What's Wrong with these Mirrors?

图片取自 Savannah Book Festival


  Alice had been up alone for couple of hours. In that early morning solitude, she drank green tea, read a little, and practiced yoga outside on the lawn. Posed in downward dog, she filled her lungs with the delicious ocean air and luxuriated in the strange, almost painful pleasure of the stretch in her hamstrings and glutes. Out of the corner of her eye, she observed her left triceps engaged in holding her body in this position. Solid, sculpted, beautiful. Her whole body looked strong and beautiful.

  She was in the best physical shape of her life. Good food plus daily exercise equaled the strength in her flexed triceps muscles, the flexibility in her hips, her strong calves, and easy breathing during a four-mile run. Then, of course, there was her mind. Unresponsive, disobedient, weakening.

  She took Aricept, Namenda, the mystery Amylix trial pill, Lipitor, vitamins C and E, and baby aspirin. She consumed additional antioxidants in the form of blueberries, red wine, and dark chocolate. She drank green tea. She tried ginkgo biloba. She meditated and played Numero. She brushed her teeth with her left, nondominant hand. She slept when she was tired. Yet none of these efforts seemed to add up to visible, measureable results. Maybe her cognitive capabilities would noticeably worsen if she subtracted the exercise, the Aricept, or the blueberries. Maybe unopposed, her dementia would run amok. Maybe. But maybe all these things did't affect anything. She couldn't know, unless she went off her meds, eliminated chocolate and wine, and sat on her ass for the next month. This was not experiment she was willing to conduct.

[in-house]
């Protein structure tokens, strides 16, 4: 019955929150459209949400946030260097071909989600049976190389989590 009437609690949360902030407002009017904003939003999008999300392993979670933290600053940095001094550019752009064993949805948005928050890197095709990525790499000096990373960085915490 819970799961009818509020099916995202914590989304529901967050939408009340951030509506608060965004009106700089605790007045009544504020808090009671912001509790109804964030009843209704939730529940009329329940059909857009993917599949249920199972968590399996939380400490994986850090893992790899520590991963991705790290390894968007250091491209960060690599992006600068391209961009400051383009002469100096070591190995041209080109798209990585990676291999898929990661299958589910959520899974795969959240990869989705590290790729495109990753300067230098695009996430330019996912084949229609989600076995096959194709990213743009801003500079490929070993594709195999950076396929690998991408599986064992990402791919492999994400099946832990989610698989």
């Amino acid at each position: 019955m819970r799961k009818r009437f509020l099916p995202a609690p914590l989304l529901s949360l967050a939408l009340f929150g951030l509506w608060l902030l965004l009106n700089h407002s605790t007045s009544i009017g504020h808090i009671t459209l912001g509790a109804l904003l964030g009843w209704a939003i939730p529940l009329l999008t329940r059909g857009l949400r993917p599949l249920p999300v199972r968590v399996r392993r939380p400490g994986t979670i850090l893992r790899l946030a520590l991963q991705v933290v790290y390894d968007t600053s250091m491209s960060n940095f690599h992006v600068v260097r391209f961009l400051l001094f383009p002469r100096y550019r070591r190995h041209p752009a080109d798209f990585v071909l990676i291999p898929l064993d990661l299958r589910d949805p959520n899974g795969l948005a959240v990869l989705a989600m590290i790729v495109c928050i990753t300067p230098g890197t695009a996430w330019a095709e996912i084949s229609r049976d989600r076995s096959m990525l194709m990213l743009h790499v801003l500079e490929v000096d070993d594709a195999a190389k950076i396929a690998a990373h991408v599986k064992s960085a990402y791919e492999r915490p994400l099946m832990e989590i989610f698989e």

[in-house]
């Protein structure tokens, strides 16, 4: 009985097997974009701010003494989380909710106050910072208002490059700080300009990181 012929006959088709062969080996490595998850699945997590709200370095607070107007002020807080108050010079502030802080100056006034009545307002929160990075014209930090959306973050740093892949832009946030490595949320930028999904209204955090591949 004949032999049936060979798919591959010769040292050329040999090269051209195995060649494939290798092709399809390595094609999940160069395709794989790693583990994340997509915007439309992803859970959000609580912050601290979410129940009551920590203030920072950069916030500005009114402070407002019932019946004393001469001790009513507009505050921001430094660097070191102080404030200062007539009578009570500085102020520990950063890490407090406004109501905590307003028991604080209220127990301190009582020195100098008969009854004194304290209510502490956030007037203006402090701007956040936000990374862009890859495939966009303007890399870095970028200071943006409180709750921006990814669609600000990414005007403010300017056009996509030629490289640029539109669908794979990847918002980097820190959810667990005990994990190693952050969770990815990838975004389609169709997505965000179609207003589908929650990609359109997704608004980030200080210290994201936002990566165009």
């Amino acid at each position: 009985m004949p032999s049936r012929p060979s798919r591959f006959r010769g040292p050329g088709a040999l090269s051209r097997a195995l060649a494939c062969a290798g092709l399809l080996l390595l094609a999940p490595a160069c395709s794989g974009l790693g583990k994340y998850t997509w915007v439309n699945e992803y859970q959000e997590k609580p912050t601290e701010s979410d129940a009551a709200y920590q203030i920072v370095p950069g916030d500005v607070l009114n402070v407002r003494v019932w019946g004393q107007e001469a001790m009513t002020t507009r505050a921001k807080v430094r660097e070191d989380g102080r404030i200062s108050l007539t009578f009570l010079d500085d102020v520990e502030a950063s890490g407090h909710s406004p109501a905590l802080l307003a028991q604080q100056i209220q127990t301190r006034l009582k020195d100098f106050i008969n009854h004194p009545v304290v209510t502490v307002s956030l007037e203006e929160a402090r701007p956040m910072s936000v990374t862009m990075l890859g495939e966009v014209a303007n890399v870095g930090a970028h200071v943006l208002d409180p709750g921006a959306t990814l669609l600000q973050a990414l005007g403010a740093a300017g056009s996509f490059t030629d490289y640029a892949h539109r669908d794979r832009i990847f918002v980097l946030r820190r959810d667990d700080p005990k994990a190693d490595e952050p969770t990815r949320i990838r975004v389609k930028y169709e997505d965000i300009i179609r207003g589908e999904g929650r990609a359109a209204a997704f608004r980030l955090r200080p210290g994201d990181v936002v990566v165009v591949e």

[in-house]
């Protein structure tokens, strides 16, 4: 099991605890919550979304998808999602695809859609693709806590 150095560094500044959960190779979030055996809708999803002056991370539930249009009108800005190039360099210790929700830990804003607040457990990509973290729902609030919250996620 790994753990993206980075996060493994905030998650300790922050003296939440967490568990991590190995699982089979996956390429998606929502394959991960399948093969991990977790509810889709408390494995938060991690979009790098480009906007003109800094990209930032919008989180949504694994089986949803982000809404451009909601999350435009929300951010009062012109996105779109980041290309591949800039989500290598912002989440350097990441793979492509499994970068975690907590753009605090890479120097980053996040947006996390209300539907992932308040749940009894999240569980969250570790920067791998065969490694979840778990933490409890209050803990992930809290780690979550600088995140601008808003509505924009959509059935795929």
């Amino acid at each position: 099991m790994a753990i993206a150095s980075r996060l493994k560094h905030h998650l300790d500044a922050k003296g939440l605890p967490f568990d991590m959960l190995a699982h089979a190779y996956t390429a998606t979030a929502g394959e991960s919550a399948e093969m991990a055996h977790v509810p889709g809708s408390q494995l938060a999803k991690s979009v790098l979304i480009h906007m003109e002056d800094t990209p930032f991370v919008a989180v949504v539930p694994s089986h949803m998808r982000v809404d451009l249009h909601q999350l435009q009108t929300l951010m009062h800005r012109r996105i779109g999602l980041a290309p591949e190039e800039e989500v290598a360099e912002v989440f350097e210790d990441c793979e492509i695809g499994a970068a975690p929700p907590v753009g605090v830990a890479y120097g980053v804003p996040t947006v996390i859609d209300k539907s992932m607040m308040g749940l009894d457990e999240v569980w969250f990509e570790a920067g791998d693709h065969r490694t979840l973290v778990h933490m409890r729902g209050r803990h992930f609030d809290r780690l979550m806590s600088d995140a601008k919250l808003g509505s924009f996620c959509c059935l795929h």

(August 2004)


  She sat on the floor in front of the full-length mirror in the bedroom she slept in and examined her reflection. The girl in the mirror had sunken, darkened circles under her eyes. Her skin looked loose and spotty all over and wrinkled at the corners of her eyes and along her forehead. Her thick, scraggly eyebrows needed to be tweezed. Her curly hair was mostly block, but it was also noticeably gray. The girl in the mirror looked ugly and old.

  She ran her fingers over her cheeks and forehead, feeling her face on her fingers and her fingers on her face. That can't be me. What's wrong with my face? The girl in the mirror sickened her.

  She found the bathroom and flicked on the light. She met the same image in the mirror over the sink. There were her golden brown eyes, her serious nose, her hear-shaped lips, but everything else, the composition around her features, was grotesquely wrong. She ran her fingers over the smooth, cool glass. What's wrong with these mirrors?

  The bathroom didn't smell right either. Two shinny, white step stools, a brush, and a bucket sat on sheets of newspaper on the floor behind her. She squatted down and breathed in through her serious nose. She pried the lid off the bucket, dipped the brush in, and watched creamy white paint dribble down.

  She started with ones she knew were defective, the one in the bathroom and the one in the bedroom she slept in. She found four more before she was finished and painted them all white.

(Summer 2005)

Still Alice
Lisa Genova
ISBN 978-1-4391-0281-7

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